afrol News, 17 November - The next Ebola outbreak should be expected to occur "in northern Congo Brazzaville, towards Cameroon and the Central African Republic," according to African scientists that have closely studied the pattern of the deadly disease. They found that Ebola affect many Central African mammals besides humans and that the disease fluctuates with climate variables throughout the Gabon-Congo region, making predictions possible.
Sally Lahm has led a decade-long research into the roots and patterns of Ebola outbreaks in Gabon and Congo Brazzaville. Working as a research associate at the Institute for Research in Tropical Ecology in Makokou, Gabon since 1982, she was originally conducting unrelated ecological studies. But the outbreaks of Ebola virus in humans prompted her to explore how the disease was affecting animal populations in the region.
Between 1994 and 2003, she and her team collected reports of animal illness and deaths from wildlife survey teams, villagers, hunters, fishers, loggers, miners, Ebola survivors and families of victims from across Gabon and into north-western Congo Brazzaville.
Despite the low probability of finding dead animals in the humid forests that cover most of the region, due to the scavenging by animals and insects and rapid decomposition, Ms Lahm received and verified reports of 397 dead animals. The carcasses, which were found at 35 different sites in Gabon and Congo, included gorillas, chimpanzees, mandrills, bush pigs, porcupines and four species of antelope. Tests from 12 out of 35 sites proved sick or dying animals with Ebola symptoms. In addition, 16 reported wildlife mortality incidents coincided with known Ebola epidemics.
This had shown that "the transmission of Ebola within animal populations is much more widespread than previously believed," explained Ms Lahm. "Ebola appears to spread both within species and between different species of animals."
To determine the extent of human exposure to Ebola within Gabon, Ms Lahm collaborated with Maryvonne Kombila of the University of Health Sciences in Libreville, Gabon, and with Robert Swanepoel of the National Institute of Communicable Diseases in Sandringham, South Africa. Mr Swanepoel tested for antibodies to the Ebola virus in more than one-thousand human blood samples that had been collected by Ms Kombila and her colleagues for other research in Gabon between 1981 and 1997.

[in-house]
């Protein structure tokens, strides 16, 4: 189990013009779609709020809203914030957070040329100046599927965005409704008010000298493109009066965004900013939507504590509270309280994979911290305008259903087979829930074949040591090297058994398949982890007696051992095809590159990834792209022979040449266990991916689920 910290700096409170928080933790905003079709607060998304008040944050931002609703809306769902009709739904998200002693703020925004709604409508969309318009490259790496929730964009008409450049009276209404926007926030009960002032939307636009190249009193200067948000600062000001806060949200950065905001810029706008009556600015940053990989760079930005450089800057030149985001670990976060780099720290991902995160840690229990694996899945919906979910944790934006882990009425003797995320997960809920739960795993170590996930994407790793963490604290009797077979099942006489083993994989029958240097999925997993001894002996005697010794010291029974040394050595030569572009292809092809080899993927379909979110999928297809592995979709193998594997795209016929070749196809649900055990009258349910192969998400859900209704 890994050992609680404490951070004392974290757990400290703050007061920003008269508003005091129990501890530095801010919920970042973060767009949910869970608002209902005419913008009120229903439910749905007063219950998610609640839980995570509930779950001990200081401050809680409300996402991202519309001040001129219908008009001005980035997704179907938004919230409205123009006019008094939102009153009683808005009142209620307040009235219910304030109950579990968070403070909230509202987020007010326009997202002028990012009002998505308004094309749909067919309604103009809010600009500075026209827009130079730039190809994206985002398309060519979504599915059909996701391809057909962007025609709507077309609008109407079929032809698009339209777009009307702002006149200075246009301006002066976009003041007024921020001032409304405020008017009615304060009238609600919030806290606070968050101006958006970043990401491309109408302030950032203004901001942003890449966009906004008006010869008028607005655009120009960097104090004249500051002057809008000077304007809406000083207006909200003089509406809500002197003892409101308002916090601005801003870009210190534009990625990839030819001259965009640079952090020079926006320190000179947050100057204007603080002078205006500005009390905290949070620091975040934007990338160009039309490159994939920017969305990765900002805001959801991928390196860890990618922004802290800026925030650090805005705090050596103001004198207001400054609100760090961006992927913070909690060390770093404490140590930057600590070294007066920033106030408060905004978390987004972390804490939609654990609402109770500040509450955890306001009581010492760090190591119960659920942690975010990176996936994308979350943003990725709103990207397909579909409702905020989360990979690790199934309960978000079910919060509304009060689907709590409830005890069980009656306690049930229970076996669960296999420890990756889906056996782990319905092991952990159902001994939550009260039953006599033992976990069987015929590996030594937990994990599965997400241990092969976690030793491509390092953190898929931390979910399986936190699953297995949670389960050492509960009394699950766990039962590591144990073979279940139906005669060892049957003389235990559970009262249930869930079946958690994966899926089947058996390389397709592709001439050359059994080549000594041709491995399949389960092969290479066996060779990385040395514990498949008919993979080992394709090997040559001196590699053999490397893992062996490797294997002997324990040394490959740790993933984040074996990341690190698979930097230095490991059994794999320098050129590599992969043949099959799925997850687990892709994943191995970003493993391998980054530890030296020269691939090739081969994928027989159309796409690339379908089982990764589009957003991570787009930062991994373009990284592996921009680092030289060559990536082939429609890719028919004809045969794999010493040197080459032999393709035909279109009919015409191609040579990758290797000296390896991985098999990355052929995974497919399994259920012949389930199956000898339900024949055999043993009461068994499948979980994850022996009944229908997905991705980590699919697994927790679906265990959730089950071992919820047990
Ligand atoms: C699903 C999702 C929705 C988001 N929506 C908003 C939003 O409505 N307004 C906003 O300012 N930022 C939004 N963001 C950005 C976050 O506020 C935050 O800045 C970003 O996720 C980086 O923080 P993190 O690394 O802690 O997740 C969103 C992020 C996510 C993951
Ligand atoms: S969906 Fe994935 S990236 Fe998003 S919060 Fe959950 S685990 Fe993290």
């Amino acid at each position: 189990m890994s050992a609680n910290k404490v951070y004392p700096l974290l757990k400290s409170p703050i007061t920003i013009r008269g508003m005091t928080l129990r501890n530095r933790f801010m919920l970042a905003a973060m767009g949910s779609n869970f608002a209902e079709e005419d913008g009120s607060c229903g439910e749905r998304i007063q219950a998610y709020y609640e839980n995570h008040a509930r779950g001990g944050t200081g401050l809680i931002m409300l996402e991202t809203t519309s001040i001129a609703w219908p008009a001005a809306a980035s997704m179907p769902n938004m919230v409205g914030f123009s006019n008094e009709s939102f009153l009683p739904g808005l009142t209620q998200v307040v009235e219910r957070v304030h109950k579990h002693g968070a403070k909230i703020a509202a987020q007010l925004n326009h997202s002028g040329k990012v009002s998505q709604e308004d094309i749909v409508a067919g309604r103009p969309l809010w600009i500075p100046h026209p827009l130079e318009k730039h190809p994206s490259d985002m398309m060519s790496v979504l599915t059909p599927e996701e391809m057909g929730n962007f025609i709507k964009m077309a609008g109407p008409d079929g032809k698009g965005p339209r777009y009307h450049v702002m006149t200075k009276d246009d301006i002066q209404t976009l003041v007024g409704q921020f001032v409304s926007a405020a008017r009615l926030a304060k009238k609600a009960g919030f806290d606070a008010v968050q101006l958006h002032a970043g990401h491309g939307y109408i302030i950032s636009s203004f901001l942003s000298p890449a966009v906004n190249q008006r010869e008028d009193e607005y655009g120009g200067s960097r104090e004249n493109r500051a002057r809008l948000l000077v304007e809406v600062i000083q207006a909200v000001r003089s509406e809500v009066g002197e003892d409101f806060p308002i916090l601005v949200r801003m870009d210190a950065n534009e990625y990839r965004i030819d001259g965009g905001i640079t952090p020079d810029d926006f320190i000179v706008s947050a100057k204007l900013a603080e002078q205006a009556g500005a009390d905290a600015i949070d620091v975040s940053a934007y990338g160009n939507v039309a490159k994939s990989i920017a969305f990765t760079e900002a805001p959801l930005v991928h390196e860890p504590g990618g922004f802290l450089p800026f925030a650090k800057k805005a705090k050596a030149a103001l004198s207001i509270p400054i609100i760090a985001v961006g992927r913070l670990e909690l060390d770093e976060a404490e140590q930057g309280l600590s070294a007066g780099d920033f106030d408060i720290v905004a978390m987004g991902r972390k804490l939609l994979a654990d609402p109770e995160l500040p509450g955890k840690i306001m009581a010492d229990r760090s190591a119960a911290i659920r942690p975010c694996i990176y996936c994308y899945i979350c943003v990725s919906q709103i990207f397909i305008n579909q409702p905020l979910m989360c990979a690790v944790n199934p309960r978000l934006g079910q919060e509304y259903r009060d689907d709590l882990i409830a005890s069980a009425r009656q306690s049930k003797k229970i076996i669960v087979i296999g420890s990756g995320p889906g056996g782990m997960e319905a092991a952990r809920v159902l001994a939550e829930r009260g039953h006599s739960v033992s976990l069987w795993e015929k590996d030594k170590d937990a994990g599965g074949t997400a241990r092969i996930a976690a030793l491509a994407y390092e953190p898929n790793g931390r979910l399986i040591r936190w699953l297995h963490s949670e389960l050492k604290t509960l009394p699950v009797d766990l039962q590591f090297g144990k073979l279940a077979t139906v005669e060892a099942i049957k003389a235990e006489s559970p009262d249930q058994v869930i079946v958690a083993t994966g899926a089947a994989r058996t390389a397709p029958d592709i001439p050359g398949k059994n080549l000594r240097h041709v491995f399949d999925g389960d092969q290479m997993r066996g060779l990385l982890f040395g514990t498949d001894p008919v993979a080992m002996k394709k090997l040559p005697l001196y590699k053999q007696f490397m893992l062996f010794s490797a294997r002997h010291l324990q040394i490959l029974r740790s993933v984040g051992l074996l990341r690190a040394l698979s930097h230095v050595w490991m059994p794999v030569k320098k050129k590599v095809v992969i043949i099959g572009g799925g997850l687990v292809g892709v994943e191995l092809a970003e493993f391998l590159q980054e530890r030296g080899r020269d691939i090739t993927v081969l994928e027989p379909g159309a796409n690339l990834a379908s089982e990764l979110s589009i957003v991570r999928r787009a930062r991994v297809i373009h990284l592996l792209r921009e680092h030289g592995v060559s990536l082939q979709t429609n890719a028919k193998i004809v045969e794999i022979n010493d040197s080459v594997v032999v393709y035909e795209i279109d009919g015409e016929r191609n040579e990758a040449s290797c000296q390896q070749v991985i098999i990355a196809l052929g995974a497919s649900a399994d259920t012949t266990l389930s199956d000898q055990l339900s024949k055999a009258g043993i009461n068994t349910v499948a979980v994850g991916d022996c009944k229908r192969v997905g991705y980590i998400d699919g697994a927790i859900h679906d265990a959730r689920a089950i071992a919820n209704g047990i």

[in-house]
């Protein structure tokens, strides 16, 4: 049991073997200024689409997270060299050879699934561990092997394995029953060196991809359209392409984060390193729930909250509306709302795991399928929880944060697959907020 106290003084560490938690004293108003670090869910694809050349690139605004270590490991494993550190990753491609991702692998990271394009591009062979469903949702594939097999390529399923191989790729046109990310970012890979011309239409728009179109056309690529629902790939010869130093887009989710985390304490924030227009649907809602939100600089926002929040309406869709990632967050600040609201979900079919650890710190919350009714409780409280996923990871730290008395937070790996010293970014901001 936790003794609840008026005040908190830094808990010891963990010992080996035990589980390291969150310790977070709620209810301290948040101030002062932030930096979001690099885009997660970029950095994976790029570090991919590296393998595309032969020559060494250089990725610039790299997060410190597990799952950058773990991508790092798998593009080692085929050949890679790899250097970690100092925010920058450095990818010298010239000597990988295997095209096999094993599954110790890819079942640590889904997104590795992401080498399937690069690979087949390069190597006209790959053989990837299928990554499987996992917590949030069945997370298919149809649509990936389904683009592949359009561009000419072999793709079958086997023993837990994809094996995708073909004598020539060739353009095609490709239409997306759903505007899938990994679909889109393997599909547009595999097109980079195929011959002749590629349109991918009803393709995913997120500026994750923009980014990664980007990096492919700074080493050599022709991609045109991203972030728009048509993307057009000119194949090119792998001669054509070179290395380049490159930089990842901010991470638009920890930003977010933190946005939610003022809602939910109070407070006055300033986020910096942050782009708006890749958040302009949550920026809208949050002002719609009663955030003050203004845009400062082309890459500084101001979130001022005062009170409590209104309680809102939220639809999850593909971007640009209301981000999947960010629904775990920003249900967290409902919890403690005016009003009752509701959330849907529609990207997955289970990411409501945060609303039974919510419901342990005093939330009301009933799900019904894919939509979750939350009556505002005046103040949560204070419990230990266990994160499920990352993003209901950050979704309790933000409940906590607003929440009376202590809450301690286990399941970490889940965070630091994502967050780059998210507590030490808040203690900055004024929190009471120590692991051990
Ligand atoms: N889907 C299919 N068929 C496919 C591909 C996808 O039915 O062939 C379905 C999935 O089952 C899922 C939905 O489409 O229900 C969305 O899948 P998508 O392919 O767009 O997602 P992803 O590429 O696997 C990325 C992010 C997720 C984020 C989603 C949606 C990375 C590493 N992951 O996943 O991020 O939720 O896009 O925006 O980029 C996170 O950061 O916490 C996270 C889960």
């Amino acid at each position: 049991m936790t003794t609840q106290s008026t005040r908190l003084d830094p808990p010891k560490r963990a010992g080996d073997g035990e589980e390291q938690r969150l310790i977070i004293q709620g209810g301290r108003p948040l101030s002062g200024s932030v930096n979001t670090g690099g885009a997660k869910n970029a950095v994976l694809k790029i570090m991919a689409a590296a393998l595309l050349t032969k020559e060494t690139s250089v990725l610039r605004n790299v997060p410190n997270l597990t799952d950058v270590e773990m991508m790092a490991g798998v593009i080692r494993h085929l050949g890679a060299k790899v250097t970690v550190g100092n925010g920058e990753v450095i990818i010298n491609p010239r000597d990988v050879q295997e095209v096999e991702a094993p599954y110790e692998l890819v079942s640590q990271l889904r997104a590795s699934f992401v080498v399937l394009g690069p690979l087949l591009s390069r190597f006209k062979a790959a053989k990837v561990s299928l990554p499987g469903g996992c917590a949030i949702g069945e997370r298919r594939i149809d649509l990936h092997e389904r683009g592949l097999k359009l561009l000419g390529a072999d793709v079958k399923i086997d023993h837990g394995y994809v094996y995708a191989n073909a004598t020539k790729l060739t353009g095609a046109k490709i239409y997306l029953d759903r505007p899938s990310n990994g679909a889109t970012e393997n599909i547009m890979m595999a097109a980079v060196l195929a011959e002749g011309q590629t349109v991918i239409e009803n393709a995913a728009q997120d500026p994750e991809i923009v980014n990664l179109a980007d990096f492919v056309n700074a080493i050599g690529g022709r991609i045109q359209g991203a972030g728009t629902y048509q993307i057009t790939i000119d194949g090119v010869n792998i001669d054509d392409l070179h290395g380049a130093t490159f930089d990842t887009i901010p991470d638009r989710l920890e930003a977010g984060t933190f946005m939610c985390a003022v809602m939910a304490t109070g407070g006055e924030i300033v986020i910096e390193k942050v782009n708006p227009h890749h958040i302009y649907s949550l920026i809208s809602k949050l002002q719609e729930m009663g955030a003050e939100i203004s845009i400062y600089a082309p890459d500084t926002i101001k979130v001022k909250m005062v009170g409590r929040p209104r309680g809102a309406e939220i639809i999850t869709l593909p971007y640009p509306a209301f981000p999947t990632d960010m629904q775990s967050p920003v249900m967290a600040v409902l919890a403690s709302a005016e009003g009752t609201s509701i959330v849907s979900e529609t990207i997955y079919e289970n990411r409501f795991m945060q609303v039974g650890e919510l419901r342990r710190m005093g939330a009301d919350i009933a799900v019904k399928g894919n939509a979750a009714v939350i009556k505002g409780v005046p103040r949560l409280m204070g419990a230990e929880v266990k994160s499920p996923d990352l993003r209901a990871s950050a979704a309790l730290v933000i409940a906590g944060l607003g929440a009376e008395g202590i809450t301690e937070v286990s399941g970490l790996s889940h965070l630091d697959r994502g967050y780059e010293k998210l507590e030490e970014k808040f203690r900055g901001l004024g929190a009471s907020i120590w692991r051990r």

Fourteen of the blood samples tested positive for antibodies to Ebola. Some people had been exposed at least three years before the first known Ebola outbreak in Gabon, while others lived in regions where no known epidemics had occurred.
In 2003, Ms Lahm was able to track down six of the people whose blood samples indicated that they had been exposed to the Ebola virus. Life history interviews revealed that some of the antibody-positive people had never visited a region where known Ebola outbreaks occurred in humans. "Therefore people have been exposed to the Ebola virus where it has not been recognised," the African scientist team concludes.
Based on their findings, the researchers were able to identify relationships among previously documented Ebola outbreaks in humans and wildlife in Gabon and Congo Brazzaville that initially seemed disparate and unrelated. They proposed that the virus first spread southwest across Gabon. It then looped back toward the northeast from sites in western or central Gabon and caused the most recent outbreaks in Congo Brazzaville.
"If the spread of the Ebola virus follows its current north-eastward path, the next outbreak would be expected to occur in northern Congo Brazzaville towards Cameroon and the Central African Republic," predicted Ms Lahm after assessing the team's findings.
However, according to the same findings, the spread of Ebola also depends on climate factors. Illness and deaths among animals were most prevalent during periods of prolonged drought-like conditions in the rainforest, which had indicated that "severe environmental stress may facilitate disease transmission," according to the team.
In the study, the researchers urge that "public education is needed" to decrease human contact with potentially infected wildlife by discouraging people from scavenging dead animals and by promoting safe hunting and trapping practices, especially because the results show that outbreaks in wildlife populations have been much more frequent than previously believed. Ms Lahm's team therefore does not go as far as non-African scientists, which have called for a total ban on bushmeat.
They further emphasise that "monitoring wildlife in collaboration with rural African residents" could provide information essential for protecting public health as well as comprehending the ecology of the disease. Gabonese and Congolese forest resident - which the team spent much time together with during the last decade - could be the most competent in detecting an Ebola outbreak among forest mammals, thus alarming scientists before it spreads to the human population.
Ms Lahm points out that there remain many unanswered questions about Ebola including how the virus spreads within and between mammal species. "Our study provides more pieces of the puzzle, but at the same time it is enlarging the puzzle," she modestly concludes.
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